Blog: Gathering feedback on our Community Link Working

Helena Richards, Edinburgh Community Projects Worker, shares her findings when she asked Craigmillar patients about their experience of onward referral by a Community Link Worker. Was it effective and what did it mean to the people who were referred?

 

In 2019 I went down to London and did a day’s training on Social Value Evaluation. The concept of going all that way for something which would now be delivered online is mindboggling, but as a result, I was commissioned to fill an identified gap in the Edinburgh Community Link Worker Network’s evaluation using some of the social value methodologies I had learnt. We were keen to find out how patients found the experience of being referred on to other organisations by Community Link Workers. Key questions we wanted answering included:

  • Was it useful?
  • Was it what they expected?
  • Did it have good outcomes for them?
  • Were there any unexpected outcomes?
  • Had using the Community Link Worker service changed their relationship with their practice?

So in the Autumn of 2020 I undertook a small pilot in one practice in Craigmillar where one of the Community Link Workers I manage is based.

Working with a small group from the Edinburgh Network, I designed a questionnaire and sent it out, using pre-paid envelopes to help increase the return rate.

It met with only moderate success. People lost the questionnaire, or were too busy to fill it in, or, who knows, couldn’t be bothered? And this from a hand-picked group of about 10. So we changed tack and put it onto a Google form and used SMS text messaging for the rest of the Practice, which resulted in a 21% return rate and some good quality, useful feedback.

I think it’s a great service and really helped me at the time. E was very supportive and easy to talk to and never made me feel like I was putting her out, even on my worst days when it was hard to do anything she helped me stay positive.

However, this being a small practice, we still didn’t have a large amount of data, leading to an agreement that I’d evaluate the other four practices where I have Community Link Workers based in the area. Using the same questionnaire, I again used SMS text messaging, only this time I bought in software to do bulk texting from my laptop as I was sending several thousand and didn’t fancy doing it manually! Each practice had a different link to a different Google form so the results could be kept separate and there was the option in the text for the patient to contact me to request a paper form (which around a dozen people did).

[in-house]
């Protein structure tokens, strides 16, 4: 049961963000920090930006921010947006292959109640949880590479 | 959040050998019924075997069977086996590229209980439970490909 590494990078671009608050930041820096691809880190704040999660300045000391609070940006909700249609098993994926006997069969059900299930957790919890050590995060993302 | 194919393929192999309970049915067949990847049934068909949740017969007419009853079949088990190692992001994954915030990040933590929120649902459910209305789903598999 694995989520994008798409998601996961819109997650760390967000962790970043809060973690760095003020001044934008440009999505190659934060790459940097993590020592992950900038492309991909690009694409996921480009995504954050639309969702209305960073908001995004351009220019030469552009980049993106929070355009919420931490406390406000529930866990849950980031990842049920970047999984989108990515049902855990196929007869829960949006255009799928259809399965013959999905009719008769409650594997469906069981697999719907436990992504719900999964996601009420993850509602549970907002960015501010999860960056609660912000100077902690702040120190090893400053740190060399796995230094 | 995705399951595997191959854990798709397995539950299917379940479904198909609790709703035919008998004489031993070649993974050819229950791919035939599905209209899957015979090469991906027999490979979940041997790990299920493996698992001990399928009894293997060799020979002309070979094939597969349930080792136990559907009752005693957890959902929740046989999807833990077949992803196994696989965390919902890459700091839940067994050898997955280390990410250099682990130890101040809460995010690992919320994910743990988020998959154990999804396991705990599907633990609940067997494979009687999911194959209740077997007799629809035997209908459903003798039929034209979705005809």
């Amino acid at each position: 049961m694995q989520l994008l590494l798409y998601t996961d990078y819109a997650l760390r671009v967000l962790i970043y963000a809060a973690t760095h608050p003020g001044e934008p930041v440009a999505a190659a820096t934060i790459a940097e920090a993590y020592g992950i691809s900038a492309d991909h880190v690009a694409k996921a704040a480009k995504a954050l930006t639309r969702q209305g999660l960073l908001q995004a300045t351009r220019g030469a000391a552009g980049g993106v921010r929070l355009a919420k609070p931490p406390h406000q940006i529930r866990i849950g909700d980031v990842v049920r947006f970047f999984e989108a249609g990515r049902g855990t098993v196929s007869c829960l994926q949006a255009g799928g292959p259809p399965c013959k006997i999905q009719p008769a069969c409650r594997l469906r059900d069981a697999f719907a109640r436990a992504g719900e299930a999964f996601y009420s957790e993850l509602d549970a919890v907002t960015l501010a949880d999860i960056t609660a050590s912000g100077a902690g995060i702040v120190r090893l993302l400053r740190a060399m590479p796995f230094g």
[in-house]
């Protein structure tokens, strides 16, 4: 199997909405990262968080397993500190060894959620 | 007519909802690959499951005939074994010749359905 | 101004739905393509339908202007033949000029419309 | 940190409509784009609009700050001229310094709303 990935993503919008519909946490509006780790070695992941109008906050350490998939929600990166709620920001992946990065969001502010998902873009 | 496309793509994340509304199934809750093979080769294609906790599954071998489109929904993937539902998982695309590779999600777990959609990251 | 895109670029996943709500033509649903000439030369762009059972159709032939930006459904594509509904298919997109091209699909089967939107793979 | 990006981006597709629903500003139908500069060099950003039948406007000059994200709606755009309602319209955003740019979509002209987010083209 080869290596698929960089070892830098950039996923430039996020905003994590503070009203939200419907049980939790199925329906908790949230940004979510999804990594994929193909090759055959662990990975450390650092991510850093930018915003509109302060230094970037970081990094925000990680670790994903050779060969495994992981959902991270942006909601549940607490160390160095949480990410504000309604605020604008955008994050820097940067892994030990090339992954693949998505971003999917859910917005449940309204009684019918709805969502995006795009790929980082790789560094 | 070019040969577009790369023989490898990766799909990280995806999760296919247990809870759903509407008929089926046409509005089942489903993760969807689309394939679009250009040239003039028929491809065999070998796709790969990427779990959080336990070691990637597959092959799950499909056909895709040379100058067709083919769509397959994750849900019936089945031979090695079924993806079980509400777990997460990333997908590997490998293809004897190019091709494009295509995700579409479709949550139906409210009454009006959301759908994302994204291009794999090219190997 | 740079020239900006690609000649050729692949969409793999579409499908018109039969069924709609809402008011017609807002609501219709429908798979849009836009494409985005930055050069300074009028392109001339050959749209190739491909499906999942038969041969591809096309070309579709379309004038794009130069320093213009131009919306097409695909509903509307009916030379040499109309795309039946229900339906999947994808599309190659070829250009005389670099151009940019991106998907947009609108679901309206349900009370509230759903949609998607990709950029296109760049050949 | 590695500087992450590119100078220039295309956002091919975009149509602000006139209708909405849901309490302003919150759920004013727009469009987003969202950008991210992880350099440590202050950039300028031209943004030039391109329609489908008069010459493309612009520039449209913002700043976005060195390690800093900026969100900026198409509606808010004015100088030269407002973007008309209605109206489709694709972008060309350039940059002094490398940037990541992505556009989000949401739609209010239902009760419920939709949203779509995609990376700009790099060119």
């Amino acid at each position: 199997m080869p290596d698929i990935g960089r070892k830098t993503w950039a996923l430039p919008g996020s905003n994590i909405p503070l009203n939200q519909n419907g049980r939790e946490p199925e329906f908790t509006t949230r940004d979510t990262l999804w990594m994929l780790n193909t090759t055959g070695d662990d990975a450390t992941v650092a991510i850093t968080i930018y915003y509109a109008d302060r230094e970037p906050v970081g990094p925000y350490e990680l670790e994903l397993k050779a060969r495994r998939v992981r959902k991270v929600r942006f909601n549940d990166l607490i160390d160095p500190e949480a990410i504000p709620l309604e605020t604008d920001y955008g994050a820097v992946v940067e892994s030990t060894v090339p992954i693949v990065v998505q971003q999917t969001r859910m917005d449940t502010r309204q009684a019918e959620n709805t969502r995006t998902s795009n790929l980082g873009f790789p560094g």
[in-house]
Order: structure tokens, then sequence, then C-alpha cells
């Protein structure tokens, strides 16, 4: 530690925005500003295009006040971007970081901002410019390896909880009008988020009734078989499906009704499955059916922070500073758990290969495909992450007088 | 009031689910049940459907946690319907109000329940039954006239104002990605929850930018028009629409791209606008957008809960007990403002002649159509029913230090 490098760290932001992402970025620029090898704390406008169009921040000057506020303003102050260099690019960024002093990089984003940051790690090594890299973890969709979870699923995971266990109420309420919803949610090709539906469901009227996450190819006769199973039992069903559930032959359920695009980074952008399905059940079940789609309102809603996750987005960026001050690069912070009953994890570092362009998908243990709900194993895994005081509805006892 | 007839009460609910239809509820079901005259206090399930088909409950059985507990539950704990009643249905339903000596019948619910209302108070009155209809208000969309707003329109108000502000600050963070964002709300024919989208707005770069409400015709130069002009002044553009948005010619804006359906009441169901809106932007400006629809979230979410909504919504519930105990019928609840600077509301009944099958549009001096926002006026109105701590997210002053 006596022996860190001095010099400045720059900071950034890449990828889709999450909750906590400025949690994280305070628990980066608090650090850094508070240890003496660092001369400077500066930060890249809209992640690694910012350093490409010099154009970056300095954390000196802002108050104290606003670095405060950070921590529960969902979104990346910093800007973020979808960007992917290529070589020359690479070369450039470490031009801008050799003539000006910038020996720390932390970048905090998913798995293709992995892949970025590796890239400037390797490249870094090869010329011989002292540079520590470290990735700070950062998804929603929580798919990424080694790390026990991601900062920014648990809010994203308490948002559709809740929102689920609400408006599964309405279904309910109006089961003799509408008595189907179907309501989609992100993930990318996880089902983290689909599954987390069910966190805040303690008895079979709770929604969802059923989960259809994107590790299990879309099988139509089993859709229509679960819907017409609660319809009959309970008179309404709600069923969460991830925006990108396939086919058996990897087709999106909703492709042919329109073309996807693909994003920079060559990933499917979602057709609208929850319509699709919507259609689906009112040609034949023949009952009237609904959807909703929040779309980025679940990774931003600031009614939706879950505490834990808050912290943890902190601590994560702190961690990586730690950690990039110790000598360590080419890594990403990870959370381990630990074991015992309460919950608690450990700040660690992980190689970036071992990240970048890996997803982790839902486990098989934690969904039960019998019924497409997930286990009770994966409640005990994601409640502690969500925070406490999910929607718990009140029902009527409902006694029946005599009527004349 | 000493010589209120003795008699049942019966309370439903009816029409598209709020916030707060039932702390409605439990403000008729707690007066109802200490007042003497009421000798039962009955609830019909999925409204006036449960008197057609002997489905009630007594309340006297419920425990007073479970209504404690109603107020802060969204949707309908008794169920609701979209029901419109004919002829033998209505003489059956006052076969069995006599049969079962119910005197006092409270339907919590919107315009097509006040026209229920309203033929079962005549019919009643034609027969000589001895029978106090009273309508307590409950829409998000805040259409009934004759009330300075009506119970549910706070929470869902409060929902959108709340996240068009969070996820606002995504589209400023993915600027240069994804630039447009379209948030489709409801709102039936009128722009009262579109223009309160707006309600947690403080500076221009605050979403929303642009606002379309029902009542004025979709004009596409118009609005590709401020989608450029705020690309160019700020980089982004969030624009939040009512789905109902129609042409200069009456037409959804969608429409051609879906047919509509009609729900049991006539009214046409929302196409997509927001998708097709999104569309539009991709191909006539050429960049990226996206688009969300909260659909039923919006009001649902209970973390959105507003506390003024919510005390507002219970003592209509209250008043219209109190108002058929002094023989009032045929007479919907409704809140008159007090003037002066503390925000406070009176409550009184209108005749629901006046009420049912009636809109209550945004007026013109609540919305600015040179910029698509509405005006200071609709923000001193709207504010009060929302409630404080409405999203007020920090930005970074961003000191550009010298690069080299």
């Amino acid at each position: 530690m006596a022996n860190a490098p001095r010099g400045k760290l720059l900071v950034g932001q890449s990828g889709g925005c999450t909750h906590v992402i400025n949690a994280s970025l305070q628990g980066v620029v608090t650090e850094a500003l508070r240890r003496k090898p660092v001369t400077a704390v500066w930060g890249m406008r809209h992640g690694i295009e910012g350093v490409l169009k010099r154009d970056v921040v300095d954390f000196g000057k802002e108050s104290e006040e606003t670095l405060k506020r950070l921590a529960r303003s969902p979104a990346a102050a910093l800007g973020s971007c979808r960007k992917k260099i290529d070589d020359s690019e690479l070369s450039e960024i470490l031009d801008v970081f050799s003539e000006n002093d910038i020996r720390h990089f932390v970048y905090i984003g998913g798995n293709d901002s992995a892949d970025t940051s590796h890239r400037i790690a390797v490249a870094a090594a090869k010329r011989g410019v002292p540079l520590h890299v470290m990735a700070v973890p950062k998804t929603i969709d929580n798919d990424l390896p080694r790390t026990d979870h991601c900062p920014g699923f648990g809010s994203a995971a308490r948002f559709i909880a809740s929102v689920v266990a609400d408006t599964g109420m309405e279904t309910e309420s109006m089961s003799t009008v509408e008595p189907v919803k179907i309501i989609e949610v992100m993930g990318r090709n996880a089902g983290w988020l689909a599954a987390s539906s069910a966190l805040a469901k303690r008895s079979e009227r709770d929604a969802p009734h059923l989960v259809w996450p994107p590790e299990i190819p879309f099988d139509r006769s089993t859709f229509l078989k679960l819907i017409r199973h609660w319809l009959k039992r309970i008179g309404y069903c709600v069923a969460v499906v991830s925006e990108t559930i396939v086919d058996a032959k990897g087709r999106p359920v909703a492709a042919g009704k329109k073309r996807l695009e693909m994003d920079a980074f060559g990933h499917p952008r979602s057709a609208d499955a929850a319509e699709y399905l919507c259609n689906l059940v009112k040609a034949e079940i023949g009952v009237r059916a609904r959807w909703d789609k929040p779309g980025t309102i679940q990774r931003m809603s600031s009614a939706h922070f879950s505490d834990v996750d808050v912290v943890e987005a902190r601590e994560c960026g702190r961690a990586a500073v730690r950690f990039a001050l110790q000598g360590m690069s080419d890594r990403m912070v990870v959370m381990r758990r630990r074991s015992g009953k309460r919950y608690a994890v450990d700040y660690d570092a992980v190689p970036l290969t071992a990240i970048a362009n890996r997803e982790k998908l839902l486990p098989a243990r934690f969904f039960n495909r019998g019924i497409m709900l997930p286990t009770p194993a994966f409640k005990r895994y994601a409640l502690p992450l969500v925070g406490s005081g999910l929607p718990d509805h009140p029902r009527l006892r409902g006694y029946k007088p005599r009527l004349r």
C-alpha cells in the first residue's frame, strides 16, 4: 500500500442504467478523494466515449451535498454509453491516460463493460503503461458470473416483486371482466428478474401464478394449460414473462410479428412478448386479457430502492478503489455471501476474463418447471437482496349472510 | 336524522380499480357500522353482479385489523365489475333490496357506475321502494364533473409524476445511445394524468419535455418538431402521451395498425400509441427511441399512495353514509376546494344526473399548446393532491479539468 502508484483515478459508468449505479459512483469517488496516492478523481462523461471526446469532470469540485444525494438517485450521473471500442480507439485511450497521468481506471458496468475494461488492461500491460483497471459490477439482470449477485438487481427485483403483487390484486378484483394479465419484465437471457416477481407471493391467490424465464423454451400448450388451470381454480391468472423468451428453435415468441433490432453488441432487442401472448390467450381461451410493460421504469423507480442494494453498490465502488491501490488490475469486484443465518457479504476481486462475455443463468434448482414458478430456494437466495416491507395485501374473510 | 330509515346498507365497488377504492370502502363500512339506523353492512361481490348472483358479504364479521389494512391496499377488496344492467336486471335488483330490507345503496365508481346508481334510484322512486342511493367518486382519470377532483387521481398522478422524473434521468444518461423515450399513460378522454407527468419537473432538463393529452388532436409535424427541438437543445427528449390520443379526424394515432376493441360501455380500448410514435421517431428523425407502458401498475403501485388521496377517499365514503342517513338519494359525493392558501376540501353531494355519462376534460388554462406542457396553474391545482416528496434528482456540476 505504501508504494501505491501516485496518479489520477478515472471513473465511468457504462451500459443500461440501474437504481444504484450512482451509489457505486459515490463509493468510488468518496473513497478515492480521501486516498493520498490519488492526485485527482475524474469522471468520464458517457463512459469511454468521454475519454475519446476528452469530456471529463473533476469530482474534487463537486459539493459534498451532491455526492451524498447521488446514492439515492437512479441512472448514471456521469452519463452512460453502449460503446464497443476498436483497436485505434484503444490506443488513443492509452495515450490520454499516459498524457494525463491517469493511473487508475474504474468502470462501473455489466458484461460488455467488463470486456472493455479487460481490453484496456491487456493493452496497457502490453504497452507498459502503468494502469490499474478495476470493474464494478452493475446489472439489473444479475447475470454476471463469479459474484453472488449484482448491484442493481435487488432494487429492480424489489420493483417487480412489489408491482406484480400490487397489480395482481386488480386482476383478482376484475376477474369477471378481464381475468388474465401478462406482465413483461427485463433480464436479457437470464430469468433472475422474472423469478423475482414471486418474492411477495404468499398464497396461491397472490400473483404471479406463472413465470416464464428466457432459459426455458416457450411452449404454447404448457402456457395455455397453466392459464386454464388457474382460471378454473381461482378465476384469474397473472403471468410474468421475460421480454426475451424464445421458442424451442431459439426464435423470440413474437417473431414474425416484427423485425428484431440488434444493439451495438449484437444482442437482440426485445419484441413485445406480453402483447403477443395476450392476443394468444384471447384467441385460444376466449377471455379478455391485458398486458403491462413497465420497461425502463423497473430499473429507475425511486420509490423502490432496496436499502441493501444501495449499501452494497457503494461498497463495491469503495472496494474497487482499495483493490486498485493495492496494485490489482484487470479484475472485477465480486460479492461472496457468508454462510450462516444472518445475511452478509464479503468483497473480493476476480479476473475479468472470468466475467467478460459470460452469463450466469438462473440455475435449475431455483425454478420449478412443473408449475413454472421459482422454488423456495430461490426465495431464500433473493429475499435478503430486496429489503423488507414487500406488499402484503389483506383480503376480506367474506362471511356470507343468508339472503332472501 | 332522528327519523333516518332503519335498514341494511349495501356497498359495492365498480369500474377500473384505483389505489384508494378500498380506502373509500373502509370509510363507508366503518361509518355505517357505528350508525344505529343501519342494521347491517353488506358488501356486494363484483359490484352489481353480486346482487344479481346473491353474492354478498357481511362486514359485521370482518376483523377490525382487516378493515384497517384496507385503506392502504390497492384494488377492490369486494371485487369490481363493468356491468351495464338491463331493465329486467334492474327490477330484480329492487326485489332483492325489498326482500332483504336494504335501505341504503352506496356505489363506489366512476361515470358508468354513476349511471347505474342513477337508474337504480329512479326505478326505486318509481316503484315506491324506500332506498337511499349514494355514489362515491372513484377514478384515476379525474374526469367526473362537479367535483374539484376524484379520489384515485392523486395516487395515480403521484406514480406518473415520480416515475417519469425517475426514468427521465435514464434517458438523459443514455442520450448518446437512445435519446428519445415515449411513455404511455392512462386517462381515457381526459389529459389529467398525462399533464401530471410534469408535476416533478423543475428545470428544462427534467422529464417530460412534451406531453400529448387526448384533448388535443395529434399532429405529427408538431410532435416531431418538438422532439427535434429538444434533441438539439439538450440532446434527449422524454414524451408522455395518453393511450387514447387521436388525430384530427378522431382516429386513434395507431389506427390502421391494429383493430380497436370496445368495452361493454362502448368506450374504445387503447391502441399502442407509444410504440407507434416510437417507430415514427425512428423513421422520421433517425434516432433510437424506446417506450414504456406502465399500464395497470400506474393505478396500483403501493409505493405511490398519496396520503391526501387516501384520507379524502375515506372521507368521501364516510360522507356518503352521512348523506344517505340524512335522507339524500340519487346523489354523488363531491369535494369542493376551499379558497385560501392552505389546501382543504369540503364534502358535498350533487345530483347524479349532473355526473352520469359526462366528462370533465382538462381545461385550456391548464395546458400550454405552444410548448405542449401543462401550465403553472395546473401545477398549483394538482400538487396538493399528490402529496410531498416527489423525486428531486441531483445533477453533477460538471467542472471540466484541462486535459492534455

So, what did we find?

On the whole, the people who responded, saw this an opportunity to tell their (largely positive) story of their experience with the Community Link Worker service. Some people raved about it. Others were extremely eloquent and described the difference it had made to their lives and those of their families. There are some touching descriptions of patients who found new confidence, discovered communities, got jobs, were awarded benefits, and were given new hope in dark and difficult situations.

“He opened my eyes to what is available to do the area. I hated the place at the beginning and I was feeling pretty down but we are settled now. And we engage with gardens, events and toddler groups”

Of course, the group who responded is only around one fifth of those who were contacted. And we’ll never know what this larger group thought or why they didn’t get back to us. The texting software does provide some feedback – some numbers were no longer in operation, and some rejected the texts. Others just ignored them, which is a shame.

We did our best to make the questionnaire accessible by offering paper copies to everyone who requested one, knowing that digital inclusion would be an issue and not everyone would have a smart phone. Nonetheless, a comparison of return rates and age profile in two of the practices makes me wonder if it was a factor and whether we need to do more to mitigate against this, should we do something similar again.

Summary Results:

Bearing in mind the overall response rate was 17%

  • 90% of patients felt that being referred was right for them and helped them
  • 84% of patients felt that the CLW had got it right when referring them on to these specific destinations
  • 79% of patients said the organisation where they were referred to was what they were expecting
  • 36% of patients were referred on elsewhere by that organisation
  • 29% started attending another group or started volunteering at the organisation they were referred on to
  • On a scale of 1 – 10, patients on average rated the process of being referred on by their CLW as 5

“I gained so much weight and was so depressed during shielding, unable to go to a standard gym. I didn’t know the Thistle existed before he suggested it. I am forever grateful for him to helping me pull through such a dark place.”

For more information about our Community Link Working in Craigmillar, visit our Community Compass page.

Community Compass

You can read the full summary of Helena’s findings.

Social Value report – Evaluation of the patient experience of onward referal by a CLW in 4 Craigmillar practices (PDF – 733 KB)